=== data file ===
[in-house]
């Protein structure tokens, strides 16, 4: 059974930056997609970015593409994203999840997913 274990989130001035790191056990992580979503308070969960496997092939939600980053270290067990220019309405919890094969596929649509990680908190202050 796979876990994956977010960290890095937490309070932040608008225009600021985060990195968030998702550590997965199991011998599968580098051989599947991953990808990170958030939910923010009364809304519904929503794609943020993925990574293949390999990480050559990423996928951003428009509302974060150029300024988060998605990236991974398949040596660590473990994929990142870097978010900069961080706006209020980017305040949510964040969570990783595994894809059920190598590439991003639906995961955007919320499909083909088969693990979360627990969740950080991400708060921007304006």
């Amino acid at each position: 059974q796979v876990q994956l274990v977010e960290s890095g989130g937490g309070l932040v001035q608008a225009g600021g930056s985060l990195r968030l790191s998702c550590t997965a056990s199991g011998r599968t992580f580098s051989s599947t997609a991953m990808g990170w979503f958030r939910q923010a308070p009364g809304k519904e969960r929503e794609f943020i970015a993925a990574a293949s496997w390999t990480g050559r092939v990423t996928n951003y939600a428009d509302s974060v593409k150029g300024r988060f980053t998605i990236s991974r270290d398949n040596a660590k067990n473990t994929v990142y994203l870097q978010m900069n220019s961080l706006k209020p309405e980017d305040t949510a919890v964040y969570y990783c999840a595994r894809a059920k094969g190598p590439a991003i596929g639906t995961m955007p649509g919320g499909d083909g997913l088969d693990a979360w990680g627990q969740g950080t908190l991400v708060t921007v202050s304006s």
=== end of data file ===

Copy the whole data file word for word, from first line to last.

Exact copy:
[in-house]
């Protein structure tokens, strides 16, 4: 059974930056997609970015593409994203999840997913 274990989130001035790191056990992580979503308070969960496997092939939600980053270290067990220019309405919890094969596929649509990680908190202050 796979876990994956977010960290890095937490309070932040608008225009600021985060990195968030998702550590997965199991011998599968580098051989599947991953990808990170958030939910923010009364809304519904929503794609943020993925990574293949390999990480050559990423996928951003428009509302974060150029300024988060998605990236991974398949040596660590473990994929990142870097978010900069961080706006209020980017305040949510964040969570990783595994894809059920190598590439991003639906995961955007919320499909083909088969693990979360627990969740950080991400708060921007304006």
């Amino acid at each position: 059974q796979v876990q994956l274990v977010e960290s890095g989130g937490g309070l932040v001035q608008a225009g600021g930056s985060l990195r968030l790191s998702c550590t997965a056990s199991g011998r599968t992580f580098s051989s599947t997609a991953m990808g990170w979503f958030r939910q923010a308070p009364g809304k519904e969960r929503e794609f943020i970015a993925a990574a293949s496997w390999t990480g050559r092939v990423t996928n951003y939600a428009d509302s974060v593409k150029g300024r988060f980053t998605i990236s991974r270290d398949n040596a660590k067990n473990t994929v990142y994203l870097q978010m900069n220019s961080l706006k209020p309405e980017d305040t949510a919890v964040y969570y990783c999840a595994r894809a059920k094969g190598p590439a991003i596929g639906t995961m955007p649509g919320g499909d083909g997913l088969d693990a979360w990680g627990q969740g950080t908190l991400v708060t921007v202050s304006s």